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  1. Over the past decade, much attention has focused on change-making efforts, especially those funded by the NSF Revolutionizing Engineering Departments program. We bring together theory on agency and intersectional power to investigate a research question: • How and over what/whom do faculty engaged in departmental change efforts express agency, with attention to structural, cultural, normative, and interpersonal power relations? We draw upon recordings of faculty meetings and interviews across multiple change teams and years to characterize consequential change agency. Analysis of these highlights how accounts of contentious events reveals power dynamics at play, and ways those in power prevent or promote change. We argue that key elements of change agency include meeting others where they are, sharing agency with them (“we”), using potential control verbs (can, could, might, etc.), acknowledging their concerns, and inviting them into the effort in ways that suggest ownership.
  2. Despite being at the center of undergraduate engineering education, laboratory experiments have remained unchanged for decades, resulting in assignments lacking in opportunities for students to learn and grow. We used a survey to measure students’ sense of agency in prototypical design and laboratory courses at research universities. We found students in laboratory courses at both levels experienced significantly lower framing agency than their peers in senior design, and that even those engaged in authentic course-based research did not perceive the experiments as more agentive or authentic. We infer students drew upon abundant low-agency experiences in laboratory experiments; maximizing learning in laboratory courses may hinge on clearer communication about authentic experiments or systematic redesign of earlier courses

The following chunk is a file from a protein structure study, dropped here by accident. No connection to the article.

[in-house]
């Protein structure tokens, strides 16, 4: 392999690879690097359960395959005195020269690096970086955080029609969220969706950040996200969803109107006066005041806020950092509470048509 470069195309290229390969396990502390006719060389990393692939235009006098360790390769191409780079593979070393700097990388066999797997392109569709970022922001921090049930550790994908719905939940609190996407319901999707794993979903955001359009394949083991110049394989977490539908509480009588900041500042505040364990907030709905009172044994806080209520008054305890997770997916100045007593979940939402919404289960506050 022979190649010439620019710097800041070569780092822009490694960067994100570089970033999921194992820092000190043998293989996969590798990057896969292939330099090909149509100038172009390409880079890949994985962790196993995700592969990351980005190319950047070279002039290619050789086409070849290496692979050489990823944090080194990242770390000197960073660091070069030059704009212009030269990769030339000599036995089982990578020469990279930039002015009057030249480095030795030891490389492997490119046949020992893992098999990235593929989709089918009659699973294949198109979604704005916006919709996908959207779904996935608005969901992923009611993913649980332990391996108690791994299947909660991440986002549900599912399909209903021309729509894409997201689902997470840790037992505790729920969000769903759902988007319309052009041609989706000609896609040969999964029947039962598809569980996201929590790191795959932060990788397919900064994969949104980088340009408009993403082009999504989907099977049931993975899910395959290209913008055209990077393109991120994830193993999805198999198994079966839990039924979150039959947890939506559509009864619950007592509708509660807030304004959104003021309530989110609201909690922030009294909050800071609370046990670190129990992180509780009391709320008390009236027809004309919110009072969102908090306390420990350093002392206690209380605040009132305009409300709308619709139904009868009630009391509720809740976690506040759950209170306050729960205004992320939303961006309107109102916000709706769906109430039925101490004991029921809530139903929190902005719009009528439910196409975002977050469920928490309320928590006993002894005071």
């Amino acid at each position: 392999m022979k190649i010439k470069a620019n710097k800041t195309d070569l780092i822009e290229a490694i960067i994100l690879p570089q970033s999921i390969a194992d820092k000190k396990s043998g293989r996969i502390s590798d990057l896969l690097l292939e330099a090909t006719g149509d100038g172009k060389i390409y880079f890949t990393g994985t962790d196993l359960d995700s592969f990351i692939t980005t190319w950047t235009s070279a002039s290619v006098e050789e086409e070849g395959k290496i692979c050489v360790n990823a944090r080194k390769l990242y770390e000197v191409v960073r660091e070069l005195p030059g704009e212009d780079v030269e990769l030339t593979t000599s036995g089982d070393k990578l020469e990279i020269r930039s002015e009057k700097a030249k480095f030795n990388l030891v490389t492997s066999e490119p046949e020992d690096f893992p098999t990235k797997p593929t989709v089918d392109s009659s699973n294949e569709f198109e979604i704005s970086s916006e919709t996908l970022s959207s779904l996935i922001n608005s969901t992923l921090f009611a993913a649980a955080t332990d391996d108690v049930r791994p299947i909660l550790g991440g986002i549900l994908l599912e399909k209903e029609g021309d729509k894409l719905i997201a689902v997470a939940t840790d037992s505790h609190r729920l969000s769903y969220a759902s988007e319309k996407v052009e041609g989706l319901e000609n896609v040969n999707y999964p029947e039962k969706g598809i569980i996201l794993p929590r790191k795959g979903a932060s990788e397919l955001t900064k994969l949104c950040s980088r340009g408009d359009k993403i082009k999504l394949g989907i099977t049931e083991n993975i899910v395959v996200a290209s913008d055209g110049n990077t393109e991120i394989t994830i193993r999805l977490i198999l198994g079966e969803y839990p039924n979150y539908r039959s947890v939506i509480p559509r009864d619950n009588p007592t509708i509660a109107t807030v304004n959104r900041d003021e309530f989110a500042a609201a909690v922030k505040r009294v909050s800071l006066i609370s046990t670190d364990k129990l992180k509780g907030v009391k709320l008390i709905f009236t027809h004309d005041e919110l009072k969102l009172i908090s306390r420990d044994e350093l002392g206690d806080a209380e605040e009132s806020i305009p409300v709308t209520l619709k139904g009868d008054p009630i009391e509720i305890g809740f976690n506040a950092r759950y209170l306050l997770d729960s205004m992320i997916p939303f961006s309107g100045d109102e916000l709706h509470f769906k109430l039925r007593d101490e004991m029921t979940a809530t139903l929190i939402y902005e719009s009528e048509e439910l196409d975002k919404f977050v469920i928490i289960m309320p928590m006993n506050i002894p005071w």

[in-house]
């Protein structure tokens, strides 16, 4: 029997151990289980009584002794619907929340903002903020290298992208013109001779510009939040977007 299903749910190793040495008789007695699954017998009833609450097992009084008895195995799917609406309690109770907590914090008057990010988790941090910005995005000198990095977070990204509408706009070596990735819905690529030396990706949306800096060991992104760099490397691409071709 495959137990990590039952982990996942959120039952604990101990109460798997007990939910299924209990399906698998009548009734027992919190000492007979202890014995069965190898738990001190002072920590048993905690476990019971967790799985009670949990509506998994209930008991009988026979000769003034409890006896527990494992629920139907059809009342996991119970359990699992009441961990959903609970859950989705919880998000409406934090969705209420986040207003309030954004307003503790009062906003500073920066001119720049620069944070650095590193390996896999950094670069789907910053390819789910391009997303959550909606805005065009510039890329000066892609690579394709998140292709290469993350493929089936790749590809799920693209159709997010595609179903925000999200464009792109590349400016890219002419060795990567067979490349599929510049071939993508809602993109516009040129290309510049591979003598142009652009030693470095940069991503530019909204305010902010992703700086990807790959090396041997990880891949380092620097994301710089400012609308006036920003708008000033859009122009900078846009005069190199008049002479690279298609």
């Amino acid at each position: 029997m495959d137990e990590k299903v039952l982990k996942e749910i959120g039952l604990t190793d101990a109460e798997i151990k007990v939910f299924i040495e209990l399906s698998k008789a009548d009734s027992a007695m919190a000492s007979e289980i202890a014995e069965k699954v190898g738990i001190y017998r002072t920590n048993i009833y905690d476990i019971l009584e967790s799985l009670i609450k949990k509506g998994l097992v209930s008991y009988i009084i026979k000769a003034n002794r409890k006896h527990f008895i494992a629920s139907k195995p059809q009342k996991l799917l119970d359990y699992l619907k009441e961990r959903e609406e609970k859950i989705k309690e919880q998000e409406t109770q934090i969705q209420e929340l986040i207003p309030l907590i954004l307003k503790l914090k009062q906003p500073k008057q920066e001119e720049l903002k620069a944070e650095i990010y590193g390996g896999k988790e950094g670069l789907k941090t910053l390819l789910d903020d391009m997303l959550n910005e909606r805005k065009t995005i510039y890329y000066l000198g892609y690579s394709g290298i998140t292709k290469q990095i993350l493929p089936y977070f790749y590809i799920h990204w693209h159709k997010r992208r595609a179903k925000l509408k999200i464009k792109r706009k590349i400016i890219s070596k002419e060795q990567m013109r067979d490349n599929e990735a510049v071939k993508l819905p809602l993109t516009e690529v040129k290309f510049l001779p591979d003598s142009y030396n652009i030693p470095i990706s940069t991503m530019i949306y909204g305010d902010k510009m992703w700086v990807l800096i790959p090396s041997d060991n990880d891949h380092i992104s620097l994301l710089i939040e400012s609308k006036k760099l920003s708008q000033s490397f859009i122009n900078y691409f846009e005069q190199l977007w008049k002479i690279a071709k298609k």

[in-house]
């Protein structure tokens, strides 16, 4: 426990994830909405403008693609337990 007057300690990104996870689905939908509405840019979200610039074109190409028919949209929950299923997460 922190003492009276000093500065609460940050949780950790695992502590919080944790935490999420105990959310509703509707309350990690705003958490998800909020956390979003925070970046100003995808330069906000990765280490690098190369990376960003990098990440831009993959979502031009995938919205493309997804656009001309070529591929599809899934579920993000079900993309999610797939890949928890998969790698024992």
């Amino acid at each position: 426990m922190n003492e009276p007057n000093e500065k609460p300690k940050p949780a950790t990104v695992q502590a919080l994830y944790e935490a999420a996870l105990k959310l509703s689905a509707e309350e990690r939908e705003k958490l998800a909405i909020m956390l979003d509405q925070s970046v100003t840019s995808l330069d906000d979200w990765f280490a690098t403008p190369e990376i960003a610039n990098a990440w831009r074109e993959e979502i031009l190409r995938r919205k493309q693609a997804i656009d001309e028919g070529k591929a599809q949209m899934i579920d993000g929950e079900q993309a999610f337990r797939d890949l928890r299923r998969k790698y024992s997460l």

3. In contrast to the dynamic treatment of other aspects of the curriculum, and despite being at the center of chemical engineering education, laboratory experiments have remained largely unchanged for decades. To characterize the potential impact changes to laboratory courses could have, we explored student perceptions across a department and characterized the kinds of opportunities students have to use their agency in these courses across universities. We used a survey to measure students’ sense of agency across several laboratory courses in a chemical engineering department. We found students in laboratory courses across the chemical engineering laboratory sequence, including those engaged in authentic course-based research did not perceive the experiments as agentive or authentic. We infer students draw upon abundant low-agency experiences in laboratory experiments. We report on the agency that instructors report students possessing across two chemical engineering departments to understand variation across institutions. Maximizing learning in laboratory courses may hinge on clearer communication about authentic experiments or systematic redesign of earlier courses.